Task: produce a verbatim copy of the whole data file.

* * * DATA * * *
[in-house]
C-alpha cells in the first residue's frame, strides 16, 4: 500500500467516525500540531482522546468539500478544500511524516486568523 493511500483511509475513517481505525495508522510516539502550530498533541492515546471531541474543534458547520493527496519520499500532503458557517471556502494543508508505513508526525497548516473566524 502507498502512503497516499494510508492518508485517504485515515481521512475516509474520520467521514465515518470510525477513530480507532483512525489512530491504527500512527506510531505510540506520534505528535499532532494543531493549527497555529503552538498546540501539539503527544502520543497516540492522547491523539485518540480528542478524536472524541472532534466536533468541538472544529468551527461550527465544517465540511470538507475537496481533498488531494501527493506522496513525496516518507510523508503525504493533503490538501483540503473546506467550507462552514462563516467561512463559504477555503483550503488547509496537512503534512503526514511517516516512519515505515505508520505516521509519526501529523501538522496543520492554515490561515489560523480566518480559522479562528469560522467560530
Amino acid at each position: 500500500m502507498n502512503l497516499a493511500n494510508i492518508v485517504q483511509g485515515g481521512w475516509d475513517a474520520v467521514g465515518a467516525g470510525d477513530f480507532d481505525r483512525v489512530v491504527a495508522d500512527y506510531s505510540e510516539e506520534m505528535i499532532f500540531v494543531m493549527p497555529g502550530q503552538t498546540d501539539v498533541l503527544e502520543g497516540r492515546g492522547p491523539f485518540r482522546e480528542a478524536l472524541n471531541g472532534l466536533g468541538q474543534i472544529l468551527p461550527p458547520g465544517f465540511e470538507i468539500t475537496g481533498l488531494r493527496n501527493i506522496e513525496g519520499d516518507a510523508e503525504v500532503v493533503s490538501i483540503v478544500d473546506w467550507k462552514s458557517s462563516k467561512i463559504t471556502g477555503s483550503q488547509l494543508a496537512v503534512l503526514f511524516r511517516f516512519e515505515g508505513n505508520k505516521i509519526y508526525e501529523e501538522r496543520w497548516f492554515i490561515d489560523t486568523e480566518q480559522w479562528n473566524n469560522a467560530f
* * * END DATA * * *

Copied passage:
[in-house]
C-alpha cells in the first residue's frame, strides 16, 4: 500500500467516525500540531482522546468539500478544500511524516486568523 493511500483511509475513517481505525495508522510516539502550530498533541492515546471531541474543534458547520493527496519520499500532503458557517471556502494543508508505513508526525497548516473566524 502507498502512503497516499494510508492518508485517504485515515481521512475516509474520520467521514465515518470510525477513530480507532483512525489512530491504527500512527506510531505510540506520534505528535499532532494543531493549527497555529503552538498546540501539539503527544502520543497516540492522547491523539485518540480528542478524536472524541472532534466536533468541538472544529468551527461550527465544517465540511470538507475537496481533498488531494501527493506522496513525496516518507510523508503525504493533503490538501483540503473546506467550507462552514462563516467561512463559504477555503483550503488547509496537512503534512503526514511517516516512519515505515505508520505516521509519526501529523501538522496543520492554515490561515489560523480566518480559522479562528469560522467560530
Amino acid at each position: 500500500m502507498n502512503l497516499a493511500n494510508i492518508v485517504q483511509g485515515g481521512w475516509d475513517a474520520v467521514g465515518a467516525g470510525d477513530f480507532d481505525r483512525v489512530v491504527a495508522d500512527y506510531s505510540e510516539e506520534m505528535i499532532f500540531v494543531m493549527p497555529g502550530q503552538t498546540d501539539v498533541l503527544e502520543g497516540r492515546g492522547p491523539f485518540r482522546e480528542a478524536l472524541n471531541g472532534l466536533g468541538q474543534i472544529l468551527p461550527p458547520g465544517f465540511e470538507i468539500t475537496g481533498l488531494r493527496n501527493i506522496e513525496g519520499d516518507a510523508e503525504v500532503v493533503s490538501i483540503v478544500d473546506w467550507k462552514s458557517s462563516k467561512i463559504t471556502g477555503s483550503q488547509l494543508a496537512v503534512l503526514f511524516r511517516f516512519e515505515g508505513n505508520k505516521i509519526y508526525e501529523e501538522r496543520w497548516f492554515i490561515d489560523t486568523e480566518q480559522w479562528n473566524n469560522a467560530f